On the artistic front, Bogosian scored a major breakthrough in 1986 when he opened his fourth solo show, Drinking in America, at the American Place Theater on West Forty-sixth Street in New York. Another maniacally intense portrait gallery of deranged, oblivious American males, the show proved to be a huge hit, running for sixteen weeks and garnering rave reviews. Cinemax produced a shortened version for television, and Vintage published a book version in 1987.

When Bogosian reprised Talk Radio for Joseph Papp’s New York Shakespeare Festival the next year, the play caught the attention of film director Oliver Stone, who hired Bogosian to write the script for and star in a film version. Bogosian produced a brilliant script based mostly on his play but also on direct observations of Los Angeles radio talk show host Tom Leykis and on the tragic story of Alan Berg, an acerbic Denver radio personality assassinated by Aryan Nation thugs in 1984. The usually heavy-handed Stone exercised admirable restraint in shooting the film (set in Dallas instead of Cleveland), and Bogosian’s screen rendition of the monstrous but fascinating Barry Champlain was the performance of a lifetime. The film won awards and the respect of critics but was so intensely downbeat that it barely recouped its modest four-million-dollar production budget.

In 1990, Bogosian premiered Sex, Drugs, Rock and Roll, his sixth solo show, at the Orpheum Theater on New York’s Second Avenue. Mostly consisting of frenetic impressions of street people, Sex, Drugs, Rock and Roll was another tour de force of comedy, mimicry, and familiar urban horror that stunned audiences and impressed critics. A book version by HarperCollins quickly appeared, as did audio and film versions. In 1994, Bogosian unveiled two new major works: subUrbia, a play he wrote but did not appear in, and Pounding Nails in the Floor with My Forehead, his seventh solo performance. Both were well received, and film director Richard Linklater made subUrbia into a film in 1996. Bogosian has turned increasingly to acting, a career move ratified by the tepid reception of his eighth solo performance, Wake Up and Smell the Coffee. Bogosian published his first novel, a dark thriller titled Mall, in 2000. His play Humpty Dumpty, which premiered in 2002, is an ensemble piece billed as a contemporary psychological thriller. Though probably past his glory days as a solo performer, Bogosian continues to be a major force in American popular culture.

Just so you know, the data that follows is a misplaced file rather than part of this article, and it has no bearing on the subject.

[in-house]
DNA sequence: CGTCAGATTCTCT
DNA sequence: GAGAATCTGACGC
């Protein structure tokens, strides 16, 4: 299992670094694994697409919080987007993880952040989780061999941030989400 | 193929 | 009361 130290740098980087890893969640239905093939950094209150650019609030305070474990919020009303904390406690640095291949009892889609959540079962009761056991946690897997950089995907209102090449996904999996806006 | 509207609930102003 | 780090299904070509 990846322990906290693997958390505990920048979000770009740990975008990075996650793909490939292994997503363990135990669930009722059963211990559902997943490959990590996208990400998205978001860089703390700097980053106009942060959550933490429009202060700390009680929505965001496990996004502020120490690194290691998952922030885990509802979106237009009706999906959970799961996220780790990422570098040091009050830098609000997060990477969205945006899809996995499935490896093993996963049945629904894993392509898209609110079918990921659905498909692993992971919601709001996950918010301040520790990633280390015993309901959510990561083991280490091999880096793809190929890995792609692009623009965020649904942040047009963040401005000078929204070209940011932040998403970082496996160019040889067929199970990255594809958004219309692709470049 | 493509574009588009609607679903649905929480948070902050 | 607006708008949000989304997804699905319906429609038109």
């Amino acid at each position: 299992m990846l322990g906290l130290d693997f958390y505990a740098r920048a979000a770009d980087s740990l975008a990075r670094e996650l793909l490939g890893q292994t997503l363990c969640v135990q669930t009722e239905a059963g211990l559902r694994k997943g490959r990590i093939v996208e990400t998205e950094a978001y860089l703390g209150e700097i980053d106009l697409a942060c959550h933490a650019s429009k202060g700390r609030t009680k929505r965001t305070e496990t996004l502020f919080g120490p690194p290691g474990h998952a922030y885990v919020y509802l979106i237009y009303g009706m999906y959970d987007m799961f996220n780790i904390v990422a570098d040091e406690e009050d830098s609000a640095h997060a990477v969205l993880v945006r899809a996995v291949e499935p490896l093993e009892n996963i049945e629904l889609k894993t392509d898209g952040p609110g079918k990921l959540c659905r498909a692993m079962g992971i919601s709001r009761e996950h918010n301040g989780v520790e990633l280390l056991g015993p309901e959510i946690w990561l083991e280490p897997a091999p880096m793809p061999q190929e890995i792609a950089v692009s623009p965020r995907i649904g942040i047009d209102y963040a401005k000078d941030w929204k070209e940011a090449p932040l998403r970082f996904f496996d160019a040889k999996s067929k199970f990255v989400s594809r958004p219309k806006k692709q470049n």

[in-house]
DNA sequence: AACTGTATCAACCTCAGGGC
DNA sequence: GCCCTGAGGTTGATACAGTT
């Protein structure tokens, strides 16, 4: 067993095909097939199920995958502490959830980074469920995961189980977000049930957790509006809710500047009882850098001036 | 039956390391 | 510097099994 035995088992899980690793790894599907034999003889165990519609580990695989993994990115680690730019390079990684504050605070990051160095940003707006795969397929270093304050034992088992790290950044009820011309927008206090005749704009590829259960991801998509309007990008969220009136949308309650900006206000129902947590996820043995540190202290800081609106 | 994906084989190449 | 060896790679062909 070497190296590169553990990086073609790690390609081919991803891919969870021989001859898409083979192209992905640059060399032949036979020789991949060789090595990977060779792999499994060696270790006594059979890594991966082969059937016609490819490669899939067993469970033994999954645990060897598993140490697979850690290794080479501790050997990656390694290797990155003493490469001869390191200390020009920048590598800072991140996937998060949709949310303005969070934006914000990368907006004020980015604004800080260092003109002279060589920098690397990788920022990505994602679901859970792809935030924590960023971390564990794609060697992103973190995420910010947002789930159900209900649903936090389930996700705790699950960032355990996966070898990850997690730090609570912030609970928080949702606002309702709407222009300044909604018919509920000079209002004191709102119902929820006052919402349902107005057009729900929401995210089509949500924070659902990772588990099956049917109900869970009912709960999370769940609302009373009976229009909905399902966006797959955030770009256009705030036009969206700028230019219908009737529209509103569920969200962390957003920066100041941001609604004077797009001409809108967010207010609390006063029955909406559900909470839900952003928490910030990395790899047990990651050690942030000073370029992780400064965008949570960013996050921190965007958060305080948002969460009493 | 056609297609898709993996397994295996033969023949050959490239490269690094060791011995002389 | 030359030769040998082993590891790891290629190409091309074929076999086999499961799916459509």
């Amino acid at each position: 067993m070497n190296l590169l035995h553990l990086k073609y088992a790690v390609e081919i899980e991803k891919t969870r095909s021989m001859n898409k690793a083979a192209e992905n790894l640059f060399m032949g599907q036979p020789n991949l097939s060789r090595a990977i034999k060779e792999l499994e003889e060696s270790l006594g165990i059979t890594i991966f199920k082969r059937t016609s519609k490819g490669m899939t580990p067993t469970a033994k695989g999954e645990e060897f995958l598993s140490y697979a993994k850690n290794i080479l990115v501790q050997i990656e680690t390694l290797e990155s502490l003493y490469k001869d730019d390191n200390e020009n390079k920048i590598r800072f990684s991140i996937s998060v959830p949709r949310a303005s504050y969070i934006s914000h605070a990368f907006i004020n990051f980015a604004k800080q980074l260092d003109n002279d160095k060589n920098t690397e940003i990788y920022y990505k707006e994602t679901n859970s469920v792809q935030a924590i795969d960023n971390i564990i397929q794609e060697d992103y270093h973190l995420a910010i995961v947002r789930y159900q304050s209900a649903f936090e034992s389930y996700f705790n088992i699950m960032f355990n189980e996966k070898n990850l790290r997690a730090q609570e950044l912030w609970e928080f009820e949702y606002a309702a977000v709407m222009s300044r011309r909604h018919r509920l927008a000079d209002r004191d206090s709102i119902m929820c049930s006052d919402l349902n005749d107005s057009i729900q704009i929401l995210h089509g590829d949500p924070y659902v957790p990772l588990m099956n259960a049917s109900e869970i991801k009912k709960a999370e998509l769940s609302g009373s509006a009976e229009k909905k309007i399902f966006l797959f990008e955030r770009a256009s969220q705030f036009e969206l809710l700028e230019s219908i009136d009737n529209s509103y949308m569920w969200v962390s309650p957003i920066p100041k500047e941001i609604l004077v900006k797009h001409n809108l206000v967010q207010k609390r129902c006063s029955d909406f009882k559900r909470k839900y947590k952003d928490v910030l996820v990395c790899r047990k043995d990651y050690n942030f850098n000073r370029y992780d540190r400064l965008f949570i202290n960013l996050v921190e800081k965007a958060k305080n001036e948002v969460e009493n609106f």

BibliographyClements, Marcelle. “Eric Bogosian as the Man Who Won’t Shut Up.” Esquire, September, 1991, 184. This profile attempts to see the similarities between Bogosian in private and his public persona as evidenced in Sex, Drugs, Rock and Roll.Eck, Michael. “The Mouth That Roared.” The Times Union, October 4, 2001, p. 27. Includes many comments from Bogosian, centered on how he changed material he was ready to perform in response to the 2001 terrorist attacks on New York’s Twin Towers.Handelman, David. “A Man Under the Influence.” Rolling Stone, June 19, 1986, 49-51. Written during the period of Bogosian’s solo show, Drinking in America, this article connects the performance to the playwright’s feelings about the death of the comedian John Belushi.Lacher, Irene. “Bogosian Says So Long to Solo Performances: The Older and Wiser Bad Boy of Monologuists Says He Is Moving on to New Projects.” Los Angeles Times, February 6, 2002, p. F2. Bogosian discusses his years of doing monologues and expresses how his interests and focus have changed since he began. He suggests that he might stop doing solo shows and devote his attention to other works.Shirley, Don. “At His Worst.” Review of The Worst of Eric Bogosian. Los Angeles Times, February 8, 2002, p. F21. A review of The Worst of Eric Bogosian, a monologue taken from Bogosian’s Wake Up and Smell the Coffee and other solo performances. Shirley finds the show, in which Bogosian portrays a series of flawed men, including an obsequious actor at an audition and a randy drug dealer, to be a sort of “best of” compilation.Vitello, Barbara. “Bogosian Undefined.” Chicago Herald, June 1, 2001, p. 8. Profile of Bogosian as he prepares to open a one-man show in Chicago.Weber, Bruce. “Where Were You When the Lights Went Out?” The New York Times, April 3, 2002, sec. E, p. 5. Weber finds too much of a cautionary tale in Bogosian’s play Humpty Dumpty.Wilmeth, Don B., and Tice L. Miller, eds. Cambridge Guide to American Theatre. Cambridge, Mass.: Cambridge University Press, 1996. Contains an overview of Bogosian’s work to date.